Bumble Domicile weaves observation of an on-site bumble bee hive containing live video and audio of its internal activity with the hive’s pollen-collecting activity, and, real-time ultraviolet video of flowering plants in the building’s communal garden adjacent to the gallery.

Bombus Bumble bee colonies in nature often live underground in hollows such as discarded mouse nests. Their colonies grow throughout the summer months and naturally die off by the first frost. The mated new queens then find different underground locations in which to over-winter to start a new colony cycle the following Spring.

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The above video starts the gallery peephole and then moves to where the bees hang out, finally we see the view out their front door.

Bumble Domicile’s live observation hive is developed, implemented and monitored with assistance from the Professor James D. Thomson lab at the University of Toronto Department of Ecology and Evolutionary Biology. Bombus impatiens are its residents and are one of many species of bombus which live in Toronto. Our hive will grow from approximately 12 inhabitants at the beginning of July to some 30 bumble bees —half of whom forage, and half of whom work only in the hive—by the end of the month. —Sarah Peebles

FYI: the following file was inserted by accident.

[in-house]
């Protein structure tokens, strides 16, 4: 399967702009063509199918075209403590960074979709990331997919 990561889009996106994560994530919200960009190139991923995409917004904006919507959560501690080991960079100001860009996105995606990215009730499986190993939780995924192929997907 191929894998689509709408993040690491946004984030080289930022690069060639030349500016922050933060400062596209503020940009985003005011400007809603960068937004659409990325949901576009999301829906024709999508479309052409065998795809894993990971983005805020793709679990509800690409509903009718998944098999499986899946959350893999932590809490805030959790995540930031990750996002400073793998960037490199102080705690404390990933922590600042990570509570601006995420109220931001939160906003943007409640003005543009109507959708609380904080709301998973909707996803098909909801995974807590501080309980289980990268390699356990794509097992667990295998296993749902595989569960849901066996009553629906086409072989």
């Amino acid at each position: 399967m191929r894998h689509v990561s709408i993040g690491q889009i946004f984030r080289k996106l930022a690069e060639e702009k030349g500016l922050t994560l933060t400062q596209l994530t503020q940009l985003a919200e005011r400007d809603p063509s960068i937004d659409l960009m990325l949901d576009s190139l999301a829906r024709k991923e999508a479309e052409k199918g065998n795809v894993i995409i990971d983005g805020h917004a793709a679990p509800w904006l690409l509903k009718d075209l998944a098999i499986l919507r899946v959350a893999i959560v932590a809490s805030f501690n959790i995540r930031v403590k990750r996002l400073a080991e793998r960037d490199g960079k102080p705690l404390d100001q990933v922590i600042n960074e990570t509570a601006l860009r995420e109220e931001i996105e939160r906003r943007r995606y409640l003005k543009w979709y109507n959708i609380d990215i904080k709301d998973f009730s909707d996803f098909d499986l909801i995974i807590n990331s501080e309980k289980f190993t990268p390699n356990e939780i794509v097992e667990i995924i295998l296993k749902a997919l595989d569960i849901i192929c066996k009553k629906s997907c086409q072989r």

Art and Ethics 

Our hive was not reared from wild, locally-caught bumblebees, but was a commercially-started Bombus hive. Although its queen was descended from local Ontario B. impatiens, she and her colony possesed a few significant differences from wild B. impatiens colonies – differences which caused us to carefully weigh our choices between using a commercially raised hive vs. one reared from a locally caught wild bumble bee queen. We learned some somber lessons in the end.  Sarah Peebles (project lead) wrote more about art and ethics, what the fate of our bumble bee colony was, why she would not use a commercial bumble bee hive in the future, and why she and strongly recommends that others interested in using Bombus observation hives for art or education raise their own local wild colony rather than purchase a commercial hive. Leading bee biologists also weighed in about controversy that surrounds commercially raised bumble bee colonies and the latest science.

A cautionary note: Please do not move your bees and wasps to new localities, or sell or give away dirty equipment (i.e., used equipment which may have been infested by parasites). The idea is for people to grow and nurture their *local* beneficial insects. Long distance commerce and problems with hygiene are blamed for many problems (of honey bees, and in some regions of commercial bumble bees, for example), and this concern extends to wild bumble bee populations (in the U.S.A. and Canada, including Ontario) as well as to solitary bees.  This topic is also addressed at The Xerces Society.

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See Introduction to Bees for thoughts on pollinators, plants and co-evolution by Richard C. Brusca, Executive Program Director, Arizona-Sonora Desert Museum and a general introduction to bees by Sarah Peebles.